"Children, as contrasted with adolescents, are considered more protected, because they do not have the ability to interpret the harsh sights and because they rely on their parents. Adolescents do not always turn to adults for support," says Dr. Ruth Pat-Horenczyk, from the Israel Center for the Treatment of Psychotrauma (a branch of Herzog Hospital, in Jerusalem). "They have the cognitive ability to interpret the situation, but their perspective is short-range and tends toward the extreme."
In adults, Post-Traumatic Stress Syndrome (PTDS) can take one of several forms. It can lead to the development of avoidance behavior (such as not taking buses), or make people live with a feeling of constant alertness, or the opposite: induce a great deal of sleeping and cause insensitivity.
Like adults, adolescents, too, sometimes complain about physical sensations as a result of exposure to a trauma, but they may also express their anxieties in the form of behavioral problems, as happens with children.
Treatment of adolescents makes use of some techniques that are also used with adults: from classic cognitive behavioral therapy to hypnosis. The two Jerusalem centers that assist adolescents are today developing new methods of treatment. At Hadassah University's Hospital's center for the treatment of children and adolescents they are working on a type of group dynamics; at the National Center for Psychotrauma the intention is to organize creative writing groups.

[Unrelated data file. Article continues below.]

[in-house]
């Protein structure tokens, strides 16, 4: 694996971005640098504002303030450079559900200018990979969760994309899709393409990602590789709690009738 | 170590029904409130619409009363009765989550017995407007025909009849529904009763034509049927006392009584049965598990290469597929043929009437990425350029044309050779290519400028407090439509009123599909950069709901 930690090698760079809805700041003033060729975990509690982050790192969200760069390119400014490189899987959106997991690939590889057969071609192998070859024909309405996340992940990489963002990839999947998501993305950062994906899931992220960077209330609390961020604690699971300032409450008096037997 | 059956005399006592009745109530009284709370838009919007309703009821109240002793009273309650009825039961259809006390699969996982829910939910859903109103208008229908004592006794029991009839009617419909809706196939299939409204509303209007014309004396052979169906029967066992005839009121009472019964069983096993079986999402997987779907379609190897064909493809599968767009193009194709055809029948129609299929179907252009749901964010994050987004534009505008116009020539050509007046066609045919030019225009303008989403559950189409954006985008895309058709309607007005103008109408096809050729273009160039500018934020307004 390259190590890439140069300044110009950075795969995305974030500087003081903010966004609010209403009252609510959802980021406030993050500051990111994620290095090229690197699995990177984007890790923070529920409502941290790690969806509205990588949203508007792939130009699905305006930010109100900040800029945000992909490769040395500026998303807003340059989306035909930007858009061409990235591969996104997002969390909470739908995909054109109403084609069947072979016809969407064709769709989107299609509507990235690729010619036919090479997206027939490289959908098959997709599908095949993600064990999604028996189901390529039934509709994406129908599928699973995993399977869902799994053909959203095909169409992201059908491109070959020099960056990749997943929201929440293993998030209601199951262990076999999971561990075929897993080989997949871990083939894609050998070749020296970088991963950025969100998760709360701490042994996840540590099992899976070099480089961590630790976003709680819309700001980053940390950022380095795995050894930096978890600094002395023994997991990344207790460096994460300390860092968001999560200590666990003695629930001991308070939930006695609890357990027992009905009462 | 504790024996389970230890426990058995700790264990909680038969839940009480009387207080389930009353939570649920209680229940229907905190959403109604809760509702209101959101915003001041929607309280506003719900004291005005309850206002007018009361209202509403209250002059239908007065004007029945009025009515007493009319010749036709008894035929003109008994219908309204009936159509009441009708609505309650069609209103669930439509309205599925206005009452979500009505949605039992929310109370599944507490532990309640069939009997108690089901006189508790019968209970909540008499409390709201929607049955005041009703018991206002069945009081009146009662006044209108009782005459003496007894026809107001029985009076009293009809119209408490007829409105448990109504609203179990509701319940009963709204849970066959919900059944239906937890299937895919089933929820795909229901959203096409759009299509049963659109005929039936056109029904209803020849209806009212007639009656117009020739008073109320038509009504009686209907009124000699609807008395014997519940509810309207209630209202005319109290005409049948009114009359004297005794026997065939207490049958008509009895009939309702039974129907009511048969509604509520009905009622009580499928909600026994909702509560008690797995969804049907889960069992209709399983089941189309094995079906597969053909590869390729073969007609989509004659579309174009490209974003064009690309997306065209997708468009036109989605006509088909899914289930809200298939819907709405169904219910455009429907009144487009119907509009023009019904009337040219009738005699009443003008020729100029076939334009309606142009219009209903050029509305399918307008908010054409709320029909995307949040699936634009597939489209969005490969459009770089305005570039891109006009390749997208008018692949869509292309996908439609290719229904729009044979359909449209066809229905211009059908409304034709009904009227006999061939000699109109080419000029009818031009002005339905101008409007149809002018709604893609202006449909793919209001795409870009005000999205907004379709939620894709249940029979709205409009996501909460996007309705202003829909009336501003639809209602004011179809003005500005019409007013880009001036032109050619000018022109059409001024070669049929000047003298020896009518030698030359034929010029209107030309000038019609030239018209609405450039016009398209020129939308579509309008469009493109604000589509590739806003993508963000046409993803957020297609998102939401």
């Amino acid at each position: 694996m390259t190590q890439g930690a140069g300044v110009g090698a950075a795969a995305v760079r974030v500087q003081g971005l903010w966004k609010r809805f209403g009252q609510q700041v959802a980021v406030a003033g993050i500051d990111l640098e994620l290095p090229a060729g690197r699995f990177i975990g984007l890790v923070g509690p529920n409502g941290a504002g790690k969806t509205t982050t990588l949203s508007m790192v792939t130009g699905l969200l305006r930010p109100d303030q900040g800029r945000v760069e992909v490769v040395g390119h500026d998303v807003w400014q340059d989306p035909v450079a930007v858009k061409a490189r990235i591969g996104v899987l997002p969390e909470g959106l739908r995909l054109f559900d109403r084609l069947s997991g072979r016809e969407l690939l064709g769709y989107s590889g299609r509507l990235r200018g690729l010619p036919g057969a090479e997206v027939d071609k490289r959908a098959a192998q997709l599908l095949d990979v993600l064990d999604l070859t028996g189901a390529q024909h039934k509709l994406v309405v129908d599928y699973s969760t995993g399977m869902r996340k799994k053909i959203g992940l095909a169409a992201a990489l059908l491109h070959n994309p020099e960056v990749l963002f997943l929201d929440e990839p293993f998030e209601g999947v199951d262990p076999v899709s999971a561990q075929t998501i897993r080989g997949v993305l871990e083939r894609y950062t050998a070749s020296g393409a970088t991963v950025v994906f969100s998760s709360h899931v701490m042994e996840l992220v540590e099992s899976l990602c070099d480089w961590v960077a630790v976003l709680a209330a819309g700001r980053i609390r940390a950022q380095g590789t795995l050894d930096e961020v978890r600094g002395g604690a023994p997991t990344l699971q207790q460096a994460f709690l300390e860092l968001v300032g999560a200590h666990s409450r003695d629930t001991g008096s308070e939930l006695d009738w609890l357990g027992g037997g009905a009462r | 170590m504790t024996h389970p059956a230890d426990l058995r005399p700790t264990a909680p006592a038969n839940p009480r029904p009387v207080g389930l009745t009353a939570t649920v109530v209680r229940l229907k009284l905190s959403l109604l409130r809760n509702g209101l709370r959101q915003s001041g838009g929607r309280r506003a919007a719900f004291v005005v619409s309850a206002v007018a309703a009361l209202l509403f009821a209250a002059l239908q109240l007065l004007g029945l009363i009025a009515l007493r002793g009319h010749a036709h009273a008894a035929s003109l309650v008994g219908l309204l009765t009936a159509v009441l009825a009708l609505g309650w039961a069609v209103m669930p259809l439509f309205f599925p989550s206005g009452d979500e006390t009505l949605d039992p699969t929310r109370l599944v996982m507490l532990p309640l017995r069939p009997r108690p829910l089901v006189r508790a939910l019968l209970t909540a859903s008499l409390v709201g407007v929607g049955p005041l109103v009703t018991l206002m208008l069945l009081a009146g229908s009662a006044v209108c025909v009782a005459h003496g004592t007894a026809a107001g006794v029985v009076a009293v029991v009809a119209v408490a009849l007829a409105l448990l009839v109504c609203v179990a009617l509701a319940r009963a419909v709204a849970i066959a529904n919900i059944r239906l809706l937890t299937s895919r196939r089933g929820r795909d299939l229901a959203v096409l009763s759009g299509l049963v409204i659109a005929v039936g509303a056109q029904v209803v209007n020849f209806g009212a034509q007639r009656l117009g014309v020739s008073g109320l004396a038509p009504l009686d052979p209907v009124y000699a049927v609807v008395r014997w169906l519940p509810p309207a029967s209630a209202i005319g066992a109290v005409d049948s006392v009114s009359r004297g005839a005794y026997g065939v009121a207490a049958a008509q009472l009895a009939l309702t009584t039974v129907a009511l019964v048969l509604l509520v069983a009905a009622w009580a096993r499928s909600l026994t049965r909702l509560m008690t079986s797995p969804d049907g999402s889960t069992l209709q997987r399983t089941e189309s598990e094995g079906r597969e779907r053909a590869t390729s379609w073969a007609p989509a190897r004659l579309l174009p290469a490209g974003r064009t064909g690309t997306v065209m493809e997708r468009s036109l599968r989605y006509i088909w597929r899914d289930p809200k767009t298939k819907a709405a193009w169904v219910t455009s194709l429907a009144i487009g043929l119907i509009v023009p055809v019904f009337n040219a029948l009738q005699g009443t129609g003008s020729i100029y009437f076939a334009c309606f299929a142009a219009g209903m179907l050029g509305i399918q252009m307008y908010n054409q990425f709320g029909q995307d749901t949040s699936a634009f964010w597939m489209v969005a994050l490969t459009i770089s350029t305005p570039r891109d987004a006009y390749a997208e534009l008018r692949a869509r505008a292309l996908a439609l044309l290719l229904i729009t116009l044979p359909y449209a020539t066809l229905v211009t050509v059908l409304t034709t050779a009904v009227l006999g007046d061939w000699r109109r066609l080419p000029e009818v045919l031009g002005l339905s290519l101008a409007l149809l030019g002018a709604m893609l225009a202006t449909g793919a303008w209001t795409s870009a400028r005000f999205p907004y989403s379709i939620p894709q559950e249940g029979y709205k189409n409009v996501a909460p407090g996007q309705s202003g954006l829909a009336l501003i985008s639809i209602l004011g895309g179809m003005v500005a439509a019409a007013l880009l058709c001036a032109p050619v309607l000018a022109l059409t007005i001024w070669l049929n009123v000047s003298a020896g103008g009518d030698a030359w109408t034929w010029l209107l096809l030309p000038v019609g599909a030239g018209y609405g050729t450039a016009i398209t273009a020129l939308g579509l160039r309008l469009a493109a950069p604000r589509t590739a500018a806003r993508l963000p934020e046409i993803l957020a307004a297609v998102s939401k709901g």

Very few studies have been conducted either in Israel or elsewhere on adolescent trauma. The research that exists reports increased consumption of alcohol and drugs, eating disorders and phenomena of unrestrained sexuality. In general, teenagers "have a tendency toward nihilism, toward taking extra chances, because `you die anyway,'" Pat-Horenczyk says. She notes that there have been reports of a growing use of drugs in West Bank settlements of late, "and this is undoubtedly connected to the [security] situation."
The fact that high-school students were the victims of a series of terrorist attacks focused national attention on this particular population. Trauma experts believe that the frequency of the incidents brings about a situation in which more and more circles are added to the first circle of casualties, those who are exposed directly to the trauma.